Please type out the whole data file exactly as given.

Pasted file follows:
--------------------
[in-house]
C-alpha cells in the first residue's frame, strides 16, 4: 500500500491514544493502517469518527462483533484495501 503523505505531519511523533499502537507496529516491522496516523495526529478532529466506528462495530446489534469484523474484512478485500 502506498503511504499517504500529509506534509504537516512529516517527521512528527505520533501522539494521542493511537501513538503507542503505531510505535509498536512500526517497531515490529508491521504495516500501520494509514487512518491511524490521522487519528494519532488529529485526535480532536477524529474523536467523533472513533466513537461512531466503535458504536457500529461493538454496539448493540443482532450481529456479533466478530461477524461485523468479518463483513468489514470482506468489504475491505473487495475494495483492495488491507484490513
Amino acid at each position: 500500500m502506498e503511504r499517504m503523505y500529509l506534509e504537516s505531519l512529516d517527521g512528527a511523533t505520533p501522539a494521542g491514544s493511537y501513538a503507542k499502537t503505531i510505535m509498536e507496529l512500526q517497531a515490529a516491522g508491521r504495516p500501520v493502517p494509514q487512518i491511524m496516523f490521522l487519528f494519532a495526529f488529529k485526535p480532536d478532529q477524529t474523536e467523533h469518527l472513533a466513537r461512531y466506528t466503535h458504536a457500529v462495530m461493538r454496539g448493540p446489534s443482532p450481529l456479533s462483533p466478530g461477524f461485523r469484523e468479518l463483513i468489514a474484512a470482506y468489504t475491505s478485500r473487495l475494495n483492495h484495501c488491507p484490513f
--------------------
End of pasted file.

[in-house]
C-alpha cells in the first residue's frame, strides 16, 4: 500500500491514544493502517469518527462483533484495501 503523505505531519511523533499502537507496529516491522496516523495526529478532529466506528462495530446489534469484523474484512478485500 502506498503511504499517504500529509506534509504537516512529516517527521512528527505520533501522539494521542493511537501513538503507542503505531510505535509498536512500526517497531515490529508491521504495516500501520494509514487512518491511524490521522487519528494519532488529529485526535480532536477524529474523536467523533472513533466513537461512531466503535458504536457500529461493538454496539448493540443482532450481529456479533466478530461477524461485523468479518463483513468489514470482506468489504475491505473487495475494495483492495488491507484490513
Amino acid at each position: 500500500m502506498e503511504r499517504m503523505y500529509l506534509e504537516s505531519l512529516d517527521g512528527a511523533t505520533p501522539a494521542g491514544s493511537y501513538a503507542k499502537t503505531i510505535m509498536e507496529l512500526q517497531a515490529a516491522g508491521r504495516p500501520v493502517p494509514q487512518i491511524m496516523f490521522l487519528f494519532a495526529f488529529k485526535p480532536d478532529q477524529t474523536e467523533h469518527l472513533a466513537r461512531y466506528t466503535h458504536a457500529v462495530m461493538r454496539g448493540p446489534s443482532p450481529l456479533s462483533p466478530g461477524f461485523r469484523e468479518l463483513i468489514a474484512a470482506y468489504t475491505s478485500r473487495l475494495n483492495h484495501c488491507p484490513f